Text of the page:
Hearing Aid Fitting

What to Expect

If your audiologist recommends that you need hearing aids at your fitting appointment, your audiologist will set up your hearing aids according to your hearing assessment and your preferences.

Hearing aids are a significant investment and it is extremely important that the device chosen is suitable for your hearing loss, needs and also that it is programmed correctly and validated objectively through the careful and thorough taking of measurements. Your fitting appointment is customised to you specifically to you and may include:

Confirmation of appropriate acoustic parameters

  • We will ensure that all aspects such as the tubing, speaker and mould choice are correct. Incorrect parameters can impact both the comfort and sound quality of a hearing device.

Real-ear measures

  • Unfortunately, some providers take shortcuts and don’t perform real ear measures. Real-ear measures provide a method for objectively assessing the accuracy and appropriateness of a hearing device fitting. As we all have different shaped ear canals, this affects how sounds reach your eardrum. We assess and measure the “real” amount of sound as it reaches the eardrum rather than guessing what it might be.  This must be done to ensure your hearing aid is performing its best.

Sound checks

  • Sound checks ensure that the sound quality of the hearing device is optimised based on your reports. It may include both comfort and clarity checks as well as evaluating your preference for different fitting prescription methods.

Hearing aid management

  • Your audiologist will ensure that you understand and feel comfortable with the use of your hearing aids. We will take the time to answer any questions you may have.

Consolidation of all information and future planning

  • At the end of the appointment, we will make sure that you feel comfortable with the fitting and all the information as well as planning for your next appointment.

Now that your hearing aids are all set up, it’s time to give it a try in the real world. But don’t worry, a follow-up appointment will be scheduled for 2-3 weeks after your fitting. At this appointment, you will be given an opportunity to:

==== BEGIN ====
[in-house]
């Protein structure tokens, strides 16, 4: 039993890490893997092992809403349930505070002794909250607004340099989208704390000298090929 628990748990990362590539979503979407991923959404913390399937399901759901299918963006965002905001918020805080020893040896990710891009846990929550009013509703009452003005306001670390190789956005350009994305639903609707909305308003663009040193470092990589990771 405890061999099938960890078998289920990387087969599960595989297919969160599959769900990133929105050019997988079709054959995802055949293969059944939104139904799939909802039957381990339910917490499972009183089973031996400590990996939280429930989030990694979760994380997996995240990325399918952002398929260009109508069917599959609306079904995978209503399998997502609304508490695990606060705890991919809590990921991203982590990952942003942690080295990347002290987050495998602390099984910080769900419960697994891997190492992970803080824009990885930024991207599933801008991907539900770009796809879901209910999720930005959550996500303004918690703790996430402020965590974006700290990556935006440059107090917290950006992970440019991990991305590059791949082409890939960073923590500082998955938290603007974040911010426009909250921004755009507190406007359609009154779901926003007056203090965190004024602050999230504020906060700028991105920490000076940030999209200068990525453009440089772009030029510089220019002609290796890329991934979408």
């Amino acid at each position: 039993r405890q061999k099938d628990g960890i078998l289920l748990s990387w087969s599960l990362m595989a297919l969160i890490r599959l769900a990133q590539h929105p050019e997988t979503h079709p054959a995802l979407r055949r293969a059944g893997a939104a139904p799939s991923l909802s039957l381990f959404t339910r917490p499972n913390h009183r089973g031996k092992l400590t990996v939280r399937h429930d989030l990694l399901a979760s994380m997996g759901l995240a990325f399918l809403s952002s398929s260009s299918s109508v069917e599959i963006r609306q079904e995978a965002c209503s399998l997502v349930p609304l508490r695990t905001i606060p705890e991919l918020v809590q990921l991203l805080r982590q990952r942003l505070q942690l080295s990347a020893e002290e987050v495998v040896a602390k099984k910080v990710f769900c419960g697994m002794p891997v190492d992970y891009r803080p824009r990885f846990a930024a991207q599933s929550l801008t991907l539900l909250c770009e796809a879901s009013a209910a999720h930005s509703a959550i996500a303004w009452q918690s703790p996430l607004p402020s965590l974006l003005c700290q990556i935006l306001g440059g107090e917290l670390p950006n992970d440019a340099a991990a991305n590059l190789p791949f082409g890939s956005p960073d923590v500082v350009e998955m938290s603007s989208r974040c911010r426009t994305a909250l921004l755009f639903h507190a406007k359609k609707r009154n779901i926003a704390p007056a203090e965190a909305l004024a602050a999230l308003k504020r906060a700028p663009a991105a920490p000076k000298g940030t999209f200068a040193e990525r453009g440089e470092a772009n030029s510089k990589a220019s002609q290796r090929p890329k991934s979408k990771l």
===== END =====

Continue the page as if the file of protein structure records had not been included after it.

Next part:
• Tell your audiologist about your experience with your new hearing device(s); that so that they can make any changes they need to and discuss your needs with you.
  • Raise any questions you have about your hearing device(s), or anything you may have forgotten.

In the follow-up appointment, your audiologist will also undertake a verification of your hearing aids and discuss other communication tactics to ensure you get the most out of your hearing aids. In essence, the follow-up appointment is there so your audiologist can continue to support you in your hearing journey.

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What you can expect to hear?

Hearing is a “use it or lose it” sense. If the brain can no longer hear the sounds of life, then it becomes deprived of stimulation and slowly weakens. Delaying the fitting of a hearing aid can aggravate this process and also makes it much hard to “acclimatise” or get used to a hearing aid.

It can be many years before a person with a hearing loss seeks help for their difficulties. And then in an instant, all that lost hearing is given back, so it’s not surprising that getting used to hearing aids is a process that takes time.

Typically as a first time hearing aid user, you will notice an immediate improvement in speech clarity of those around you. You could also notice that your own voice sounds different, but rest assured, it hasn’t changed for everyone else, it’s just because you are hearing it properly for the first time, often in a long time!

Next, it is the smaller sounds, like the car indicator, or footsteps on the ground that may be most noticeable. This is because these are the sounds that you lost first and those which require the most amplification. The tone of sounds may also sound different from what you are used to, and this will depend on the type of hearing loss you have.

Over time your brain will acclimatise to these new sounds, and they will become your new ‘normal’. But if you want to be eased in, your audiologist will ensure that you are comfortable with the sounds that you are hearing.

Getting the most out of your hearing aid

Depending on how long you have had a hearing loss before being fitted, it may take time to train the brain to relearn how to hear. The best way to do this and get the most out of them is to wear them, and often. For some, the best way to do this is to wear them at home, where you feel most comfortable. Then over time, gradually increase the hours you wear them until you are wearing them all the time.

Many people believe that they don’t need to wear their hearing aids when they are at home alone, as their difficulties are in noisy environments. However, wearing hearing aids in a quiet environment has been proven to maximise their benefit in the places you need them most as it enables the brain to slowly and better adapt to the new improved sound of the hearing aids.

It is important that if you are having any trouble with the sound of your hearing aids, or there is any reason that you are not comfortable wearing them, to make an appointment to see one of Can:Do Hearing’s audiologists because a small change to the settings may make a world of difference.